S.L.A.I. Review for PS2

Platform: PS2 Check Price
Combat in S.L.A.I. can become pretty intense
Combat in S.L.A.I. can become pretty intense

Combat in S.L.A.I. can become pretty intense

A few Xbox owners may remember Phantom Crash, a great little mech-combat game from Genki. Released relatively early in the console's life, the system lacked the user base to make the niche title a success and with Xbox Live in its infancy, it wasn't one of the early titles to take advantage of it. However, it was praised for its tight gameplay and customisation options, and went on to reach quite a cult status. Some three years later Genki are back with Steel Lancer Arena International (S.L.A.I.), a Konami published follow-up.

The year is 2071, and a new craze called "rumbling" is sweeping across the world. Rumbling, for those that don't know, is essentially remote control robots battling each other in arenas. Most of the major cities in the world have their own arena, with combatants fighting to reach the top of each city's ladder, rewarding them with fights against the best from cities across the world. This quest to be the best is actually quite a lengthy one and you'll even meet a few quirky characters along the way, but things do become a little too familiar towards the end.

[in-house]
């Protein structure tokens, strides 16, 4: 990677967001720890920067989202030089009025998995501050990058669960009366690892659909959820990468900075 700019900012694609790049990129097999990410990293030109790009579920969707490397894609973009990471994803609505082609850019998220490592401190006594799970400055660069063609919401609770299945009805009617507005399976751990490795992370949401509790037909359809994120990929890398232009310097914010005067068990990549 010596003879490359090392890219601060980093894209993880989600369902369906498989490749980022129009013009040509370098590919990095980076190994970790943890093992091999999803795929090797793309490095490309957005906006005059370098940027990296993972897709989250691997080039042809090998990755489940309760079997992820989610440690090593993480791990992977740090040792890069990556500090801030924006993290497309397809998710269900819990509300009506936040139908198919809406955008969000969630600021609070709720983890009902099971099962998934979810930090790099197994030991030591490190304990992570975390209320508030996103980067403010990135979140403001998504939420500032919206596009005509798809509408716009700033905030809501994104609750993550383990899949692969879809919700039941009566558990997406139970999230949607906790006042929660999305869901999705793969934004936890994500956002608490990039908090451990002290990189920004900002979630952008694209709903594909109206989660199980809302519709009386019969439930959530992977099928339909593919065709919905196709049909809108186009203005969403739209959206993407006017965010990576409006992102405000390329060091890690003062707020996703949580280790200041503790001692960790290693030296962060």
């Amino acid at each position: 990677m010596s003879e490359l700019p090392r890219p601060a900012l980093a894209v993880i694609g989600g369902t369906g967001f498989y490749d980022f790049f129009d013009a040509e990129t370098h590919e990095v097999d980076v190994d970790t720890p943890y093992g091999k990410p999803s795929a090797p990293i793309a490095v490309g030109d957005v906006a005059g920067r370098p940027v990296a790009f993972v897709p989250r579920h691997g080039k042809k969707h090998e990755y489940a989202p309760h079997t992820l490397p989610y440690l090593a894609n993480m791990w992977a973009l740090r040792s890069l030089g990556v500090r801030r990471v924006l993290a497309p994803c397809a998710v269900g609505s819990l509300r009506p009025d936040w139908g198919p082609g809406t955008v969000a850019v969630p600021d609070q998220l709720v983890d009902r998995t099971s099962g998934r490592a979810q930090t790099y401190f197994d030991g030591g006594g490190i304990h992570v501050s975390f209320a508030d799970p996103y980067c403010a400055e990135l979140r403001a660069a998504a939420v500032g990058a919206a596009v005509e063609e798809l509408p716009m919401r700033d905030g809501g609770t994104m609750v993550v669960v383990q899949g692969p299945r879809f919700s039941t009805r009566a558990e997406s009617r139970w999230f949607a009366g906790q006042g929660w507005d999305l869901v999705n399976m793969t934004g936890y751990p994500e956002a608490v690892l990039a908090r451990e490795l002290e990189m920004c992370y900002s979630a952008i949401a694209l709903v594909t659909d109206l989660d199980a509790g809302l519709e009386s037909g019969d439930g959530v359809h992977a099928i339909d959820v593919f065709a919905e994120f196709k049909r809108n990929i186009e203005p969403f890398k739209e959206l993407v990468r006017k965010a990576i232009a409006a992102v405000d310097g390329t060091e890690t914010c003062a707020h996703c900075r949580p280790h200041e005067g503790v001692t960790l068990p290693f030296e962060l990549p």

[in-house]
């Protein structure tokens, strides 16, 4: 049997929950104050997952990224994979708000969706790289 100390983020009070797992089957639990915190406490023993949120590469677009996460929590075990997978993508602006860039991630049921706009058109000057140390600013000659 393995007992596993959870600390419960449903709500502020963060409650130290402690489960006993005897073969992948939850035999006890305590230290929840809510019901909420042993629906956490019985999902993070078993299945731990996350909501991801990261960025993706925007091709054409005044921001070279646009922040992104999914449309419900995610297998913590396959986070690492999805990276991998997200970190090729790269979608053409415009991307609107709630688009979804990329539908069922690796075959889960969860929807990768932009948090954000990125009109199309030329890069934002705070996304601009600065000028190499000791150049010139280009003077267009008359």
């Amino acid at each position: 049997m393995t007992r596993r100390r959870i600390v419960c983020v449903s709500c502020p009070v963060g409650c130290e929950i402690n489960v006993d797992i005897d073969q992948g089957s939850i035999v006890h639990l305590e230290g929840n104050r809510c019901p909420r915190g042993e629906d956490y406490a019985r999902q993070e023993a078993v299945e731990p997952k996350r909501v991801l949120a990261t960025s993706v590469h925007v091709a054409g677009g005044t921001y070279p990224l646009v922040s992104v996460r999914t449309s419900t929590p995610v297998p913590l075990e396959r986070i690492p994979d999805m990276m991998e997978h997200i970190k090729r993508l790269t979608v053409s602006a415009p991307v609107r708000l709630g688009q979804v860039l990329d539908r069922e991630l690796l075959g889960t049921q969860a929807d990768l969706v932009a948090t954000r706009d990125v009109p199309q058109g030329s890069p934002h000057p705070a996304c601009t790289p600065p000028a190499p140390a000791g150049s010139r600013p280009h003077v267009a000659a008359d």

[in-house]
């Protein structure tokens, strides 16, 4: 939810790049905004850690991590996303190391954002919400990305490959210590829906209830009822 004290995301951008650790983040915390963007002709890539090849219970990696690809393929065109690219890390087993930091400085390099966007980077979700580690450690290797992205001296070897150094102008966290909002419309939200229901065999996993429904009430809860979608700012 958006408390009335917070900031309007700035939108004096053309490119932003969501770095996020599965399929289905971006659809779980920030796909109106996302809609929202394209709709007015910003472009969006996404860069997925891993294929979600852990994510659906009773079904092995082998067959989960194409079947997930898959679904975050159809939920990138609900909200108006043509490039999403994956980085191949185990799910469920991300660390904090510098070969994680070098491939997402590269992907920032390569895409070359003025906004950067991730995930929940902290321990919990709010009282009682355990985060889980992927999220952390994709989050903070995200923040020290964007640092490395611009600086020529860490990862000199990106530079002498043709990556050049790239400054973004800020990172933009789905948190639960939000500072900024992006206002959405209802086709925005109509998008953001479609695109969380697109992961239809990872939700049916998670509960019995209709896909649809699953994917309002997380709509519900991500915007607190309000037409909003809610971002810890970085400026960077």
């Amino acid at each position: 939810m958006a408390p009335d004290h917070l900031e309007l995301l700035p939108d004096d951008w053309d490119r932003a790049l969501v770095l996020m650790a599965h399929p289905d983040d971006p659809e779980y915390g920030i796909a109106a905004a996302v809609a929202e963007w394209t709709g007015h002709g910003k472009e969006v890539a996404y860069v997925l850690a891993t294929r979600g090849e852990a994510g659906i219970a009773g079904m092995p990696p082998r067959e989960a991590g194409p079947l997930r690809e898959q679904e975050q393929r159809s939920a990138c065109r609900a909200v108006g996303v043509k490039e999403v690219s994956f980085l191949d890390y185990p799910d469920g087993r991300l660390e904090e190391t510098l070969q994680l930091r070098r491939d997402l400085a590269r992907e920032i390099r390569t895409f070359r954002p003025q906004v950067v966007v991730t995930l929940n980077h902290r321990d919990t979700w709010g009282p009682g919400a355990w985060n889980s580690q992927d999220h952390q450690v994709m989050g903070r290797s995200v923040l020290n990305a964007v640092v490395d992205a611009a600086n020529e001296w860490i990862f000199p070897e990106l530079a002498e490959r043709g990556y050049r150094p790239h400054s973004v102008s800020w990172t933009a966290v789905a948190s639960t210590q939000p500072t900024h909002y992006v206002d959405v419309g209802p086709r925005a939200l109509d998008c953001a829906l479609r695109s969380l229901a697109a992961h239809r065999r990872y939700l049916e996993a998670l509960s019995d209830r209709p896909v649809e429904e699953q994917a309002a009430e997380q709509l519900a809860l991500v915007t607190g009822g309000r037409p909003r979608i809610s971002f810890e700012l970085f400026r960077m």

Before you start on your quest you have to buy a mech (or SV as they're called here) and take part in some basic training. Once you've finished at battle school you're ready to start looking for fights at various arenas across the world. To do this you must pick a city server. These servers are your way in to the virtual world of S.L.A.I. (called HAVEN) where the whole backend of the game takes place. You can look for matches, buy upgrades, repair your SV, pick some music to listen to during combat or just wander around. From an aesthetic point of view these servers work well - the attention to detail here is admirable, with a great illusion of a real virtual world - but after a while you'll be cursing the fact that a more streamlined set of menus wasn't used.